Bringing women farmers to the forefront

31 mai 2021
ITC News

Livestock farmers in rural Pakistan provide sustainable support to their household income.

“While growing up I saw myself as a farm girl, and throughout my life I have lived as one—I know no other identity. Farming is in my soul; I cannot imagine a single day without seeing my land.”

Rising with the sun and working long after it sets, Buwa Lashari, mother of five has dedicated her life to her children and her livestock. Hailing from the village Izzat Khan Lashari, Mirpur Sakro Sindh, Buwa takes pride in rearing livestock and taking care of her family farmland. For Buwa, feeding, cleaning and rearing livestock has always been parallel to the role of a mother.

This is not unique to Buwa, the majority of rural women living in interior Sindh identify as farm girls, and are primary caretakers of livestock. However, they are not identified as such and are not paid for the arduous hours of labour they put in every day. Khuda Dini, from the village Abdul Qadir Khan Lashari is also the care taker for her family’s livestock. She ties her cows’ legs with a fitted rope and then demonstrates milking one cow after another—her dexterous hands milking so swiftly that one cannot help but admire her. Whenever the cows wince, she exclaims “Amaan,” a loving expression mothers often use with their children.

This is just a glimpse of the dedication with which rural women take care of their livestock, a major source of sustenance and revenue if and when these women have access to markets. Buwa Lashari and Khuda Dini have just had their livestock vaccinated, and received trainings on animal health and nutrition. This is the first time they have received any formal guidance on how to better take care of their livestock, to make feed which will make their animals healthy, and produce more milk. ‘’Despite taking care of animals all my life, this is the first time I am getting educated on the proper ways to feed them,’’ says Khuda Dini.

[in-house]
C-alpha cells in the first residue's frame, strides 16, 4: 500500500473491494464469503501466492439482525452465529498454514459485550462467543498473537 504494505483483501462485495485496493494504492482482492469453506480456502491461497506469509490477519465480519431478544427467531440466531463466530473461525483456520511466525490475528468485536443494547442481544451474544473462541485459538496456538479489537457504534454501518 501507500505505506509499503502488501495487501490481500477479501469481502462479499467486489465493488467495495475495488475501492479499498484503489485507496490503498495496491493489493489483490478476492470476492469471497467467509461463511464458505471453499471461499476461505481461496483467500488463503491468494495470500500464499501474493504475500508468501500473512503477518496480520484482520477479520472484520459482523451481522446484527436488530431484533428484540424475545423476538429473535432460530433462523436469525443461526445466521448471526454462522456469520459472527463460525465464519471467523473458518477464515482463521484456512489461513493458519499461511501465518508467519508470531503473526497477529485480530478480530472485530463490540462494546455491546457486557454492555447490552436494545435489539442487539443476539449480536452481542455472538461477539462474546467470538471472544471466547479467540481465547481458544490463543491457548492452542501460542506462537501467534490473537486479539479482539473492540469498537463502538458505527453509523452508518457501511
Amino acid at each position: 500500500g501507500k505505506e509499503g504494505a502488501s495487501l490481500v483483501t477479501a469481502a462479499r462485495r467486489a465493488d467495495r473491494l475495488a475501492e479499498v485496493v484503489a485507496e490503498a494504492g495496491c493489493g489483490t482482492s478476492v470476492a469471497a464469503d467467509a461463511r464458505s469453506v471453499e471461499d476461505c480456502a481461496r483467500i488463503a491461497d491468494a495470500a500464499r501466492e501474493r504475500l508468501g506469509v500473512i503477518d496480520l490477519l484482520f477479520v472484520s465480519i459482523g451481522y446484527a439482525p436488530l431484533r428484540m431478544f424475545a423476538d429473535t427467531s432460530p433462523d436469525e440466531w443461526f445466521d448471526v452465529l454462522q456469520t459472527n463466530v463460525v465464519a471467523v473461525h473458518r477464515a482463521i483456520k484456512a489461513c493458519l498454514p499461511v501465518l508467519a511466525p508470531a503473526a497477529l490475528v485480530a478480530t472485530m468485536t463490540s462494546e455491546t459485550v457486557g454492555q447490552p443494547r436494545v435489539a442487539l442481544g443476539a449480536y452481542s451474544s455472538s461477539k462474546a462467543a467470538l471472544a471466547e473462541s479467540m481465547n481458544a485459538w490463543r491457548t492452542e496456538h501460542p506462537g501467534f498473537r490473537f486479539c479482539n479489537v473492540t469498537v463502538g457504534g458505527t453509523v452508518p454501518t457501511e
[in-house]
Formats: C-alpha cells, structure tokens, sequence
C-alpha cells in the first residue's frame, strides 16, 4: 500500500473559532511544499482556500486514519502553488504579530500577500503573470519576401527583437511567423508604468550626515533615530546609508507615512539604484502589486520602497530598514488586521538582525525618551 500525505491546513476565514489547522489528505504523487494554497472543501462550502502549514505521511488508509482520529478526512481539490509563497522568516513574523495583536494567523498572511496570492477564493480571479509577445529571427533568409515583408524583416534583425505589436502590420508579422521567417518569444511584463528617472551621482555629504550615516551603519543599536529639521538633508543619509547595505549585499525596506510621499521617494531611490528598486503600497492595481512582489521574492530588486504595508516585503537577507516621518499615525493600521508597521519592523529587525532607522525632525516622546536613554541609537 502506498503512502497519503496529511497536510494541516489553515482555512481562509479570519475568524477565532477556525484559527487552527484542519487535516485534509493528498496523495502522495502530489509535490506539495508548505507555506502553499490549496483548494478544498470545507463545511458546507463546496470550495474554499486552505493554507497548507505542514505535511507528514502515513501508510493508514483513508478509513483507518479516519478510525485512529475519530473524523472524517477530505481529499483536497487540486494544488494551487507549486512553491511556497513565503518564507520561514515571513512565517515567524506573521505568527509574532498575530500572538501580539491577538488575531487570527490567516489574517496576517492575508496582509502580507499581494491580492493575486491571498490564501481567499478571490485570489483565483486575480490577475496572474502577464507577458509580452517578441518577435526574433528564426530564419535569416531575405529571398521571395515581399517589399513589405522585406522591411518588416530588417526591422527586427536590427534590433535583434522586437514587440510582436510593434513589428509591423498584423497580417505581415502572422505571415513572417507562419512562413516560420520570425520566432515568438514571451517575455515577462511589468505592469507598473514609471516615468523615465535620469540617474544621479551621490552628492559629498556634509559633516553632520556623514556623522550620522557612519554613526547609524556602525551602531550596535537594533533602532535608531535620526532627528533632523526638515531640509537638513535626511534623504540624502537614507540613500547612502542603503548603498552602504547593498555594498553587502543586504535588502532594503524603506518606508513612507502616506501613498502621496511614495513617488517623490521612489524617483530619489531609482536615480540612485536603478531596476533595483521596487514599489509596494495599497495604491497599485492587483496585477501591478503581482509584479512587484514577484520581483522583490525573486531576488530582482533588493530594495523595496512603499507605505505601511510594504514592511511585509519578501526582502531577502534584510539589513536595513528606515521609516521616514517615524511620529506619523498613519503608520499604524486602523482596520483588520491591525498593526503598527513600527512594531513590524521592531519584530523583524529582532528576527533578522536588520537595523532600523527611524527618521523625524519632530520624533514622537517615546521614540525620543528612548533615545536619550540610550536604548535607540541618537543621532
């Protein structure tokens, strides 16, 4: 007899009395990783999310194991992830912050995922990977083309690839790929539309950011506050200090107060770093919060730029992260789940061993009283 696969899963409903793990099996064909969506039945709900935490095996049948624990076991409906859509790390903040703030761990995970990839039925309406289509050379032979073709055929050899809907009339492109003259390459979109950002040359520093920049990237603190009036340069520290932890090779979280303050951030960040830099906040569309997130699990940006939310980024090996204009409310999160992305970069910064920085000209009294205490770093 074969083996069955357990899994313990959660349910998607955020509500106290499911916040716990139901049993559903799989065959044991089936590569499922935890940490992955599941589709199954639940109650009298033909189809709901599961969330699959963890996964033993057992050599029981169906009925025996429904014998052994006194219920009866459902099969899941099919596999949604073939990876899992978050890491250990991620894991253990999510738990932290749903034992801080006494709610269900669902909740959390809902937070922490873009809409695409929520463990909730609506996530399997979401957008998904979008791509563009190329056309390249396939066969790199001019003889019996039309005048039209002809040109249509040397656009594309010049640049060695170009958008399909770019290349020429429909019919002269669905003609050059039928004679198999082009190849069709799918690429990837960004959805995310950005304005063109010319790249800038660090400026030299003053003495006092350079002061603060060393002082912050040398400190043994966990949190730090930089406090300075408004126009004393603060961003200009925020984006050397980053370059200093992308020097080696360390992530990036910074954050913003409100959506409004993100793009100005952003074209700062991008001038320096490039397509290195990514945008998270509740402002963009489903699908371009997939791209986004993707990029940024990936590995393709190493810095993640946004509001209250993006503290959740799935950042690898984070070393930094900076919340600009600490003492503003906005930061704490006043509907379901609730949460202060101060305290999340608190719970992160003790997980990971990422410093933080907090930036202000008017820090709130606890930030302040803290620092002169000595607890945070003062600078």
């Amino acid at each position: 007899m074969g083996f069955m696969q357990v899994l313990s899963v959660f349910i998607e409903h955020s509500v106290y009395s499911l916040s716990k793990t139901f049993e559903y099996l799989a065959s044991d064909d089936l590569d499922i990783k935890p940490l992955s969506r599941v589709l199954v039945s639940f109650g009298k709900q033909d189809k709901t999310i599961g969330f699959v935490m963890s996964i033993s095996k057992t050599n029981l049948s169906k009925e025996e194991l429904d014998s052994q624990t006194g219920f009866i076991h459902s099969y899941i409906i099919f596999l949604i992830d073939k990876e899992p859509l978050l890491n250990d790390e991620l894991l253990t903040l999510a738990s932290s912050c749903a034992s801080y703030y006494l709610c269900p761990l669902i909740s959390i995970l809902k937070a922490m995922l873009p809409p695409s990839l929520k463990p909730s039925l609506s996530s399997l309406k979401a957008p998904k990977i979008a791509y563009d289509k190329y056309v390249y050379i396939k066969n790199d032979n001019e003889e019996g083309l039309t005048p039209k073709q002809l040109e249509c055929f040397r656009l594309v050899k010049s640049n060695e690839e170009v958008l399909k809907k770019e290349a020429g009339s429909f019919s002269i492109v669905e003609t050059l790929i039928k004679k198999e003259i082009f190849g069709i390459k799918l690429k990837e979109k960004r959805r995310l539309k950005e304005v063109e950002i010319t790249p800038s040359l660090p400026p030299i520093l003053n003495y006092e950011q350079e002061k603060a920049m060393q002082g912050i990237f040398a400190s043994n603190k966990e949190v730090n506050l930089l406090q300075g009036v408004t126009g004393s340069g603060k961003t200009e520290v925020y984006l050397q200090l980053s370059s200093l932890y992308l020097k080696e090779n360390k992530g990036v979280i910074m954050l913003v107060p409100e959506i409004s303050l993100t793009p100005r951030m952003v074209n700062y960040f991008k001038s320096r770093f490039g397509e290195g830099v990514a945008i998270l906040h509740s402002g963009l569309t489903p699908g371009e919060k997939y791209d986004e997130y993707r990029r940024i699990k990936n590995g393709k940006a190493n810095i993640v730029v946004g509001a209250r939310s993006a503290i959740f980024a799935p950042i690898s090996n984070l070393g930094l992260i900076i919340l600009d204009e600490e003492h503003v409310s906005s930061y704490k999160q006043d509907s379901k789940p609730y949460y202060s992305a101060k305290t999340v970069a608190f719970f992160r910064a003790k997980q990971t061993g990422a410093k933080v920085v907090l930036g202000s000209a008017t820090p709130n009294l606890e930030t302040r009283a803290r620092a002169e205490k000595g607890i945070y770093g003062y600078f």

Livestock makes a substantial contribution to the agriculture sector, a major part of the Pakistani economy. Women in rural areas  are the driving force of this sector, working tirelessly behind the scenes to take care of farm animals and crops, with minimum to no formal training or recognition for their work.

Rural women were especially disadvantaged in the COVID-19 pandemic, a problem aggravated in rural areas of Sindh. With a crucial role in agriculture, food security and nutrition, they face many struggles in their daily lives. Strict social barriers, spread of misinformation, and a lack of access to critical technologies to improve their work and personal lives hinders their economic and social advancement. Despite this, rural women have been working harder than ever as their unpaid care and domestic work increased under government imposed lockdowns.

During this period, rural women felt particularly vulnerable, as the transportation halt meant a shortage of feed for their livestock, and limited ways for them to sell their cow’s milk to buyers from the cities.  Growth for Rural Advancement and Sustainable Progress (G) project rolled out a COVID-19 emergency work plan, focusing especially on rural women; from animal feed and seed distributions, livestock rearing trainings, to information sessions on following the Standard Operating Proceduresand government finance schemes, the project has been working to alleviate the care burden and better redistribute this work between women and men in identified districts of Sindh.

In addition to being trained in livestock health and nutrition, the recipients also get seeds, animal feed, and techniques on how to sell their produce in the markets. Similar to Khuda Dini and Buwa, most of the women trained under the programme are eagerly learning how to get better crops and healthier animals, and to sell the excess produce from their livestock and farmland to generate income for their families.  


The Growth for Rural Advancement and Sustainable Progress (GRASP) project is funded by the European Union and implemented by the International Trade Centre. The objective is poverty reduction and sustainable, inclusive growth through development of rural small and medium-sized enterprises in select districts of Sindh and Balochistan provinces of Pakistan. The project’s outcome aims to enhance the productivity and profitability of SMEs involved in primary production, service provision, and value addition in and around selected clusters of production.